At one point in The Bounty Hunter, the character Nicole Hurley (Jennifer Aniston) and her ex-husband (Gerard Butler) have a brief, conciliatory conversation about their divorce in which she says, “We made a huge mistake.” He agrees.
They might as well have been talking about their roles in this new Andy Tennant-directed film.
Instead of a chick flick or even a hoped-for screwball comedy, The Bounty Hunter is a new chase movie that never goes anywhere you’d want to be. The story by Sarah Thorp is a mishmash of unlikeable characters chasing others who are equally unlikeable.
Nicole is a reporter who thinks she’s on to a story involving police corruption. So much so that she skips a court appearance — seems she’d been in some kind of altercation with a “cop” — in order to meet up with Jimmy the Snitch, who has some info. Alas, Jimmy is kidnapped by Earl (Peter Greene), and the judge doesn’t take kindly to Nic’s standing her up. Neither does her bail bondsman, who just happens to employ Nic’s ex, Milo Boyd (Butler).
Besides being a total slob, Milo is also in trouble with Irene the Bookie for gambling debts. Nic is tracking down Jimmy. Milo is chasing Nic. Earl is also after Nic. Irene sets her damage dudes after Milo. Registering more miles than a Greyhound bus, all this running and driving around takes place in and around New York City and parts of New Jersey including Atlantic City, which is probably considering a name change.
The result of Thorp’s script is a wannabe screwball comedy that in reality is wearing at best, with little to laugh about.
Director Tennant, who’s experienced at dealing with beautiful people — Sweet Home Alabama and Fool’s Gold — once again has been unable to elicit any chemistry between his two leads. The flirty exchanges of Katharine Hepburn and Cary Grant in Bringing Up Baby and Claudette Colbert and Clark Gable in It Happened One Night made road comedies legendary. Sadly, this is not the case with The Bounty Hunter. Even John Candy and Steve Martin had more passion in Planes, Trains & Automobiles than Aniston and Butler.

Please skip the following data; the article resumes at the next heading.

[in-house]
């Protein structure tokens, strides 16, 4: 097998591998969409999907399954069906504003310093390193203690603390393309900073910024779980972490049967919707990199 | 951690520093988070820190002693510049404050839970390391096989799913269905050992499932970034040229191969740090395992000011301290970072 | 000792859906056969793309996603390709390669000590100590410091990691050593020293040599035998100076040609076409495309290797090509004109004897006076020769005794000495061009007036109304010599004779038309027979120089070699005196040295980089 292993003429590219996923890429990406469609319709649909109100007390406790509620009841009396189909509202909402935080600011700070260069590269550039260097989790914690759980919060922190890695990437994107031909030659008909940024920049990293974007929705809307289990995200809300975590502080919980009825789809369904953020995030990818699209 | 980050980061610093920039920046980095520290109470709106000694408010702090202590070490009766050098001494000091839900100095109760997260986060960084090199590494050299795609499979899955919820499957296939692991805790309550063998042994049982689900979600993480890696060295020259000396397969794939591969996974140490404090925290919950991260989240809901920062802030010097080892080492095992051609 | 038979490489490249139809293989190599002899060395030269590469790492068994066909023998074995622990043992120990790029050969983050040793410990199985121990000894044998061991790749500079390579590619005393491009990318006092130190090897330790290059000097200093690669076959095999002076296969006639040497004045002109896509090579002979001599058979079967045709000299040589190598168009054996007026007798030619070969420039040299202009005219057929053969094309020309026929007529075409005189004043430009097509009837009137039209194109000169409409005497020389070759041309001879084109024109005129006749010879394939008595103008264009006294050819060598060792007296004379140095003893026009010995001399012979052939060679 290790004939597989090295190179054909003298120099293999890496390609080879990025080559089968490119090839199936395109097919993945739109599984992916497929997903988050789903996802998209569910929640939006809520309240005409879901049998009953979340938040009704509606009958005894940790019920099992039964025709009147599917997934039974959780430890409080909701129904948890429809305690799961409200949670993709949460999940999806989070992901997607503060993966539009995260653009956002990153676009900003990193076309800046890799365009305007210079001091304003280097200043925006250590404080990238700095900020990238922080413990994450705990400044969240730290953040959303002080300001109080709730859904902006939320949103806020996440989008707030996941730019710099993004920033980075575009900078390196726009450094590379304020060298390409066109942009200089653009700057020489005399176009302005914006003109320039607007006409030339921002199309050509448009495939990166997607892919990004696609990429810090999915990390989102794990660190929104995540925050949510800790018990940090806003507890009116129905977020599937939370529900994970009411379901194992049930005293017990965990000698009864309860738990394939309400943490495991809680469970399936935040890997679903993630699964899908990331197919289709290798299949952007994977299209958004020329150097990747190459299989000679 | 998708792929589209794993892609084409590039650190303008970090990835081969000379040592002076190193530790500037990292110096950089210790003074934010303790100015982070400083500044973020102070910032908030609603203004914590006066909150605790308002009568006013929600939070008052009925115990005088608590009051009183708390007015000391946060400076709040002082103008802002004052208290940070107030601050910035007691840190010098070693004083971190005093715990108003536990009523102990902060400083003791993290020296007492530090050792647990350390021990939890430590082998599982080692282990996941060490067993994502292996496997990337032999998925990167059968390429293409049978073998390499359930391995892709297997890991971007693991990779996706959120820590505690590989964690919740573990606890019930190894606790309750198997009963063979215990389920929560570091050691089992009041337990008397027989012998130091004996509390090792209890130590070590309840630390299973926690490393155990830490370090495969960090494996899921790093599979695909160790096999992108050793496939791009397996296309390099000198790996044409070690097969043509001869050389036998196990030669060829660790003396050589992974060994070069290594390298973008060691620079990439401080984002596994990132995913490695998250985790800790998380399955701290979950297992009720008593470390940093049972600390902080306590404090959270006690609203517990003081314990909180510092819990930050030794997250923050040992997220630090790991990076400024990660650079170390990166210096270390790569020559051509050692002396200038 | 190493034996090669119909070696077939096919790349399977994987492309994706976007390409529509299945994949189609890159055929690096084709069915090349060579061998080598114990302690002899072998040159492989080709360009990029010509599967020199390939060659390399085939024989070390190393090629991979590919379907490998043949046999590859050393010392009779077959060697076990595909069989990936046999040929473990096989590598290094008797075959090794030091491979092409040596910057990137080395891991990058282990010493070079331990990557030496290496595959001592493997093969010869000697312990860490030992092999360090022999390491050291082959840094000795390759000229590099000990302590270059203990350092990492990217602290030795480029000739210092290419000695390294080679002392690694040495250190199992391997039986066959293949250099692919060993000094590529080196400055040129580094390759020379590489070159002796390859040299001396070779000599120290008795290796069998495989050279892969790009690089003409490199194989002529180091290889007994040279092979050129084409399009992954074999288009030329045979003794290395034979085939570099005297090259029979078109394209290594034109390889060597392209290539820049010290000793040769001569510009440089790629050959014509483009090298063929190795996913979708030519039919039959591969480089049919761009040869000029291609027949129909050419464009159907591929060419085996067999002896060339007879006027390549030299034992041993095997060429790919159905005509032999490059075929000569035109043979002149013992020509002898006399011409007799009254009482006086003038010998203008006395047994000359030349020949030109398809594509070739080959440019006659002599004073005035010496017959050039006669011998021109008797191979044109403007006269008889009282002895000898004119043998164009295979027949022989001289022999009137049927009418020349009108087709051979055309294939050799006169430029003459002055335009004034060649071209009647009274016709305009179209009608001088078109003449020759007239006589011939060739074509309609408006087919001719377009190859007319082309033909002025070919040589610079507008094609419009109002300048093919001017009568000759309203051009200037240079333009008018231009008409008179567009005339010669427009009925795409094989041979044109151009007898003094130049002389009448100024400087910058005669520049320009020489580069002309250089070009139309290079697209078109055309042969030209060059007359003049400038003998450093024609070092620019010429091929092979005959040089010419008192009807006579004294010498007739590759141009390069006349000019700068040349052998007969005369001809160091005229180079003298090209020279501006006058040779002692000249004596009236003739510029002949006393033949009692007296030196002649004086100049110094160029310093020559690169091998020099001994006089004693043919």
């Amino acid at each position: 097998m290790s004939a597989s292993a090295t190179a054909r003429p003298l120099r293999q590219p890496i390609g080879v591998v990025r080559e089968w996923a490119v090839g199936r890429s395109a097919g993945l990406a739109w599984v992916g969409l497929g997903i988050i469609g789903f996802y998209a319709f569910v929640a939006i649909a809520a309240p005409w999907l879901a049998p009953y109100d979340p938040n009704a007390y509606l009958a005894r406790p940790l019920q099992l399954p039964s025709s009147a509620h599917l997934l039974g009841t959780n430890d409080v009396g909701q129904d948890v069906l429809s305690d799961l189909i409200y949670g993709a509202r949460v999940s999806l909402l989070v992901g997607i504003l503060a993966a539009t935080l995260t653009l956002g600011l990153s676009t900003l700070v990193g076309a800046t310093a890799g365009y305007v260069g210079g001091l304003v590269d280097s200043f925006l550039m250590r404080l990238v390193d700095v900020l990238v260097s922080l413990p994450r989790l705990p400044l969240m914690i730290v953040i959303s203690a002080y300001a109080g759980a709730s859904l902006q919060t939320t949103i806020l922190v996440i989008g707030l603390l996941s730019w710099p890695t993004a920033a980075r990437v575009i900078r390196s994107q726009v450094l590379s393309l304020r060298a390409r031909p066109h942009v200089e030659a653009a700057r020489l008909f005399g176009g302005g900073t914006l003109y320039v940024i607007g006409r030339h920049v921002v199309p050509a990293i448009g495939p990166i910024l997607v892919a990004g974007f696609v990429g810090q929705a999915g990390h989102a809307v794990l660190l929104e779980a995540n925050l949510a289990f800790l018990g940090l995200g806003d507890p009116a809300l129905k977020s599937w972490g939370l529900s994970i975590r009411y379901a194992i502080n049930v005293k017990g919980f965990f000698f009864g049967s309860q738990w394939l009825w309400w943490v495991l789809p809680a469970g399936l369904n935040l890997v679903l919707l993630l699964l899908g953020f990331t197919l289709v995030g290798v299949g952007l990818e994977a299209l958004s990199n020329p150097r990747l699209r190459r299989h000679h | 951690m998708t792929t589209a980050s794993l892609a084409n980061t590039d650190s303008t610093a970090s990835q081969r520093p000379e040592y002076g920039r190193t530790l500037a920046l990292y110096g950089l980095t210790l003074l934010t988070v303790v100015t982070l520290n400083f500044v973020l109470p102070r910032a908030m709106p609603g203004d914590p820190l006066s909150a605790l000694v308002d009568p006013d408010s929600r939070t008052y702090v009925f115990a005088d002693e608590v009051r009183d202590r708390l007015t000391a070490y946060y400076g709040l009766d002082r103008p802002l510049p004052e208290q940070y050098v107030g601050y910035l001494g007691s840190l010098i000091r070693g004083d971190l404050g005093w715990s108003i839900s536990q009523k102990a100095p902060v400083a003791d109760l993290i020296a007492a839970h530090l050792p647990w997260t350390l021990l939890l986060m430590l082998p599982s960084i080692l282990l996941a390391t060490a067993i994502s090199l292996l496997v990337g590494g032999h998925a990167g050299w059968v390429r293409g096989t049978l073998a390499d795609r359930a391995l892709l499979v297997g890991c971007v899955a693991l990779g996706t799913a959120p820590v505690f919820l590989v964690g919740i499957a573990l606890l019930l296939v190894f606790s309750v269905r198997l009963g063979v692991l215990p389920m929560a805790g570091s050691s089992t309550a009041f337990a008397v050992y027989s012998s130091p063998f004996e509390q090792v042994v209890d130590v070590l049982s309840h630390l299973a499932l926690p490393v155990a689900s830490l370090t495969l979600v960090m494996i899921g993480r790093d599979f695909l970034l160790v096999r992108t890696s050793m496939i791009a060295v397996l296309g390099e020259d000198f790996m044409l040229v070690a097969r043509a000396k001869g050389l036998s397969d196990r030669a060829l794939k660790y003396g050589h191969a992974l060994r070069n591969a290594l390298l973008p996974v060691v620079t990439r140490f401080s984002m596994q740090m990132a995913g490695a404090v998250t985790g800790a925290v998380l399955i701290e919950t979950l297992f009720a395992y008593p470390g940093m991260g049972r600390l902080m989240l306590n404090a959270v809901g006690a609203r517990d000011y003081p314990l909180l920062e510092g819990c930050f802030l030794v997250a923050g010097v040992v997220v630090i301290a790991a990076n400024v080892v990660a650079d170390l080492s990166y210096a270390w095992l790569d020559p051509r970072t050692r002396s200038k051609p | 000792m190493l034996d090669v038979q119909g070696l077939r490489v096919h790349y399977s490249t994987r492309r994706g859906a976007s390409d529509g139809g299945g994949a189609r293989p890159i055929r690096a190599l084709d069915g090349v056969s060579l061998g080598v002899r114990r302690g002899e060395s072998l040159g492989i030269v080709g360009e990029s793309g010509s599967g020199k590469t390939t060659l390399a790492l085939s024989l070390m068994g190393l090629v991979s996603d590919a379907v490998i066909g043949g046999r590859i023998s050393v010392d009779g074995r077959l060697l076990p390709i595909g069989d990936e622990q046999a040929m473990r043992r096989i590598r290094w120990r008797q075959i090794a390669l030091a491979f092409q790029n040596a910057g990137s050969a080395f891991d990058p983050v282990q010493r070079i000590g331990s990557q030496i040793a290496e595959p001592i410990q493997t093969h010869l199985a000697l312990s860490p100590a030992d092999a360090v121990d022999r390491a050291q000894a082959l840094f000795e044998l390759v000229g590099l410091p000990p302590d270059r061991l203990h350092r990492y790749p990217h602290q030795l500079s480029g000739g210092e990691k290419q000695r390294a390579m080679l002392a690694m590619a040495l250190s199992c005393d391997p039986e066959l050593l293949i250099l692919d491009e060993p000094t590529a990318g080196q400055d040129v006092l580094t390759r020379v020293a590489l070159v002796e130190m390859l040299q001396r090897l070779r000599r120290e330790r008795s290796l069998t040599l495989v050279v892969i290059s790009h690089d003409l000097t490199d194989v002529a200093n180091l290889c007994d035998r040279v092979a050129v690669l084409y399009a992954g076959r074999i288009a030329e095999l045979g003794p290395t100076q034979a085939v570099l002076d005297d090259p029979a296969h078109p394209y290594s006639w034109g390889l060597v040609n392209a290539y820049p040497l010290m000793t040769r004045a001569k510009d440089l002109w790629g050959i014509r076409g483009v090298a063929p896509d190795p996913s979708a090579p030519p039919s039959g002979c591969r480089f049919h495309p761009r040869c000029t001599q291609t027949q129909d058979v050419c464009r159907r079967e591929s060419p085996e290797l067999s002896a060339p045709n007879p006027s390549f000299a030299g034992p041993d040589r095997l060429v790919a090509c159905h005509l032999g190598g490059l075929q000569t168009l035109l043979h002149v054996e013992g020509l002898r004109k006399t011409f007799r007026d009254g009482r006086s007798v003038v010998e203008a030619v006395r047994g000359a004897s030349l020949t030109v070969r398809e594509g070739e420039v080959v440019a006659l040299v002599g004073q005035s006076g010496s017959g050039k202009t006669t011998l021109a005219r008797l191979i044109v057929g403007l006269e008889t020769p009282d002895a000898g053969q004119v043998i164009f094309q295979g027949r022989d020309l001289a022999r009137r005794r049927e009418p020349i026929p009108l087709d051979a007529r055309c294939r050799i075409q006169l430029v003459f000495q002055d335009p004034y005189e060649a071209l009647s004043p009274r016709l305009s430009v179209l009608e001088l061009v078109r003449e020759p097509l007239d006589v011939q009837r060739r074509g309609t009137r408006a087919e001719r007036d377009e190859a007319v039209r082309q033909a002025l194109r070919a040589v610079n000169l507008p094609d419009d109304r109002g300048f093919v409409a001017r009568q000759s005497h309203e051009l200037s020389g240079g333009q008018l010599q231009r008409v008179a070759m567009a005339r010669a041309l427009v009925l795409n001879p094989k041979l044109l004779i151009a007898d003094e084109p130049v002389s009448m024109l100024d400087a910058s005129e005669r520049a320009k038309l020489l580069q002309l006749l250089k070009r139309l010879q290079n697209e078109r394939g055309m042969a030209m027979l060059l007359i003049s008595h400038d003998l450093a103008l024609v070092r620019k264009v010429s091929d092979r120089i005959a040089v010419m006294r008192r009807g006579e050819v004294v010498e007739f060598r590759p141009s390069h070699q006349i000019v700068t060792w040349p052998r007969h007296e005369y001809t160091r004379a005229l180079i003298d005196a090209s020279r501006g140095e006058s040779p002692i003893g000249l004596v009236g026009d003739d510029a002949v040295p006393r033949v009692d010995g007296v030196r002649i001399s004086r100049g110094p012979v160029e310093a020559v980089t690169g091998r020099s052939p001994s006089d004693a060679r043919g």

Alas, this situation is getting to be a habit with Aniston, whose only recent successful connection with her lead has been with the pooch in Marley and Me. It’s too bad, because you really want the girl to revive the comedic reputation she earned in TV’s Friends.
To compensate, she’s seen jiggling and bouncing in a sausage-wrapper-tight, short black skirt and revealing Hooters-style tank top, with the help of stilt-high stilettos. Tennant evidently realizes that shooting her chest and derriere from every angle possible will distract the audience from her shortcomings. Whether she’s pedaling a bicycle cab or driving a golf cart, the camera hones in on Aniston’s most obvious strengths. Teenage boys will no doubt enjoy Aniston’s features when the flick hits cable.
On the other hand, Scottish-born Gerard suffers a lesser indignation as his wardrobe consists of a size-too-small workman’s shirt and a very low-slung towel as he emerges from a gratuitous shower scene. However, his hottie image is bound to drop a notch for even his staunchest fans due to a scene in which he wakes face down, drooling on a leather couch. Just for one brief moment, Gerard conjures up memories of John Belushi’s “Bluto” in Animal House.
And speaking of oral fixation, it’s hard to imagine a romantic comedy with two such attractive people not having at least one hot passionate kiss. Sadly, the only hot clinch in the movie is between Mr. Butler and his boss’s beauty-challenged secretary (Siobhan Fallon), which results in “wagging tongues” and a transfer of chewing gum between the two. Ewww!
Luckily, the supporting cast includes Christine Baranski as Nic’s mother, an aging chanteuse at a local casino. She’s an old pro at playing the rich, bitchy mother types that you would love to know from a distance.
Saturday Night Live‘s Jason Sudeikis is wasted in his role as a nerdy co-worker lusting after Nic. The wear and tear he suffers in his pursuit includes being kidnapped by Irene’s boys, having a leg broken via a golf club and being injected with an equine tranquilizer in his neck.
Character actors Carol Kane, as the operator of a B&B where Nic and Milo hole up, and Cathy Moriarty (Irene the Bookie) effortlessly steal every scene they’re in. It’s good to see Ms. Moriarty back on screen. While she’s added a few pounds and years, she still commands the screen as a power-packed woman with a voice like whiskey and smoke.